Advocacy group recommends CTA, Pace, Metra reduce fares for low-income riders

Active Transportation Alliance’s Fair Fares Chicagoland report aims to make public transportation more equitable.

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Active Transportation Alliance sets a series of recommendations for state agencies to make transit more equitable for low-income commuters.

Sun-Times File Photo

Working-class people living in the Chicago area are having trouble paying for public transportation and it’s hurting their ability to access work and health care, according to a report released Monday.

Aptly titled Fair Fares Chicagoland, the report lays out a series of policy recommendations to CTA, Pace, Metra and the Regional Transportation Authority on how it can make public transportation more equitable for those living at or below the federal poverty line.

Active Transportation Alliance surveyed nearly 700 people across the South and West Sides of Chicago and in southern Cook County. The nonprofit advocacy group works to improve walking, biking and public transit conditions in the Chicago area. Last year, the organization released letter grades for bus services in all of the city’s 50 wards.

Fair Fares Chicagoland recommends creating a 50% reduced transit fare program for residents in Cook, Lake, McHenry, DuPage, Will and Kane counties. The program would benefit those living at or below 200% of the federal poverty line.

The report estimates the program would cost the CTA, Pace and Metra a combined $175 million annually. Meanwhile, the annual savings could add up to $630 for low-income CTA riders; as much as $840 for low-income Pace riders; and $1,650 for low-income Metra riders.

“This report has some good ideas, but the challenge as always is finding a way to pay for them,” Metra spokeswoman Meg Thomas-Reile said in a statement.

Thomas-Reile said Metra is working on a pilot program that provides lower fares and transfers for riders on the Metra Electric and Rock Island lines with financial support from Cook County.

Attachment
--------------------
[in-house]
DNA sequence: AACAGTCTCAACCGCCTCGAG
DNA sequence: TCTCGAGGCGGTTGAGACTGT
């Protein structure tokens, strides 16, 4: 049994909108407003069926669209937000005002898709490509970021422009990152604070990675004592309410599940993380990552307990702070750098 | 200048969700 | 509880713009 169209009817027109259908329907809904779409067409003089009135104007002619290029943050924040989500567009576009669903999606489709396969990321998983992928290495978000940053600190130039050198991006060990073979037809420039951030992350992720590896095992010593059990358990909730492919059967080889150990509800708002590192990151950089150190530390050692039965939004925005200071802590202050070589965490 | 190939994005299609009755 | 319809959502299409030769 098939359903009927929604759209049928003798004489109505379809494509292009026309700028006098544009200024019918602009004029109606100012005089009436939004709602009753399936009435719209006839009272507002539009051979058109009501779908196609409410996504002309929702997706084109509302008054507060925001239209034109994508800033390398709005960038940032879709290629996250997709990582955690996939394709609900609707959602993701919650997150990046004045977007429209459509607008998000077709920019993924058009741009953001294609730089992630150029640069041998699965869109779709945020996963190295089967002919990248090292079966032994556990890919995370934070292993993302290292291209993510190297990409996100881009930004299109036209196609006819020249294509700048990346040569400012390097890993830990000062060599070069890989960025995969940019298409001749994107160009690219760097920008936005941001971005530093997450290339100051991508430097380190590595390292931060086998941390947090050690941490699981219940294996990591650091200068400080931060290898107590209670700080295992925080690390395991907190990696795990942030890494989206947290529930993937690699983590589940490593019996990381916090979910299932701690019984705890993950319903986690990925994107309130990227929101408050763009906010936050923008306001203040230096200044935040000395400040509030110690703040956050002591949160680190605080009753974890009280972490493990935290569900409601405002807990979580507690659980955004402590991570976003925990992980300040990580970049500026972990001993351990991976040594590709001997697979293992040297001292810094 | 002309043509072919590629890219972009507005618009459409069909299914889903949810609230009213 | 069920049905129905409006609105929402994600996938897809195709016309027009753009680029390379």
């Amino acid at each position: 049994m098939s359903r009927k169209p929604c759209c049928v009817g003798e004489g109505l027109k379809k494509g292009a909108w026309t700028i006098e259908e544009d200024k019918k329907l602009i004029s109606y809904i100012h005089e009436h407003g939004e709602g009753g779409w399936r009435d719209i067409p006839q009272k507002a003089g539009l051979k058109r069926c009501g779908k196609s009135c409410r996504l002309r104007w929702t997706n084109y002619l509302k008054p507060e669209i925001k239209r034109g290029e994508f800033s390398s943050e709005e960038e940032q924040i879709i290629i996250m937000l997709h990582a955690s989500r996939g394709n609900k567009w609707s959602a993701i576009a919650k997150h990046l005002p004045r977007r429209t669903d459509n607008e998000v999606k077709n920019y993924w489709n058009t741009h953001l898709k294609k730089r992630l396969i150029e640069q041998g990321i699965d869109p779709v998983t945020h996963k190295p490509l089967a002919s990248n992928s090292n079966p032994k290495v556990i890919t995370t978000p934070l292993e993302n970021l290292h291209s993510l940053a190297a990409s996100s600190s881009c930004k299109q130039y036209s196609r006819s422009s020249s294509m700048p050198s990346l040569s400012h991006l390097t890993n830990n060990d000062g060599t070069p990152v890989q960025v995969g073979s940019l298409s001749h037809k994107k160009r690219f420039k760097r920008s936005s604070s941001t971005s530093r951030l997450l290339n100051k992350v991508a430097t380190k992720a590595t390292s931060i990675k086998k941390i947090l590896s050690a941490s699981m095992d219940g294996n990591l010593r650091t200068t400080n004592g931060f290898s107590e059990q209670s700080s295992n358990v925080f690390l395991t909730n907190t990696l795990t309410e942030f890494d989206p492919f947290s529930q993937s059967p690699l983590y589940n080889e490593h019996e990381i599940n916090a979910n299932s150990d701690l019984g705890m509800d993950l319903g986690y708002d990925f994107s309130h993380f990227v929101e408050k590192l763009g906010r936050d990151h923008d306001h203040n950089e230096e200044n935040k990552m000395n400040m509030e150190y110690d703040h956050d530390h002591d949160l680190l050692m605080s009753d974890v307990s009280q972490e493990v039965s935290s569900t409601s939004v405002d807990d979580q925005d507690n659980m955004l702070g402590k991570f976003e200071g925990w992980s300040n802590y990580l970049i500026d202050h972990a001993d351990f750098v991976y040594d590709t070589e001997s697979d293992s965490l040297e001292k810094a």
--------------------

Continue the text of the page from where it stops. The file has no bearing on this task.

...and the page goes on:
CTA, Pace and RTA did not return requests for comment.

Julia Gerasimenko, a co-author of the report, said she understands the concerns for funding and their goal is not to have services cut as a result of their policy suggestions.

Gerasimenko believes this program — along with the other recommendations outlined — could increase ridership.

“We see this almost as a stimulus package,” said Gerasimenko. “If we give access to transit, it gives people access to jobs, ability to seek proper health care and even fight segregation in the city.”

About 90% of those surveyed who reported an annual income of $25,000 or less said they would use the train or bus more often if the cost was lower. More than half said they were unable to afford a train or bus fare.

The report calls for an expansion of state subsidies to pay for the recommendations, restructuring of taxes, and asks state legislatures to reassess how ride fares are used for operating costs.

Lynda Lopez, a co-author of the report, said another way to make transit more equitable is through a practice known as “fare-capping,” which would essentially stop charging riders once a certain number of Ventra card swipes are made in a given time period.

Lopez said people from working-class communities who rely on public transit can’t afford to pay the $105 for a 30-day CTA pass.

“Let’s say you can’t pay that upfront, so you simply pay as you go,” Lopez said. “What ends up happening is people just pay so much more than that $105 over the 30-day period. It’s like they’re penalized for being poor.”

“It’s expensive being poor, and this is another example of that,” Gerasimenko added.

The report also calls for free fares for youth who qualify for free or reduced-price lunch programs and asks state legislators and RTA to streamline transfers between CTA, Pace and Metra. It also recommends decriminalizing fare evasion.

“People shouldn’t have to go to jail because they didn’t pay a fare,” Lopez said.

Manny Ramos is a corps member inReport for America,a not-for-profit journalism program that aims to bolster Sun-Times coverage of issues affecting Chicago’s South and West sides.

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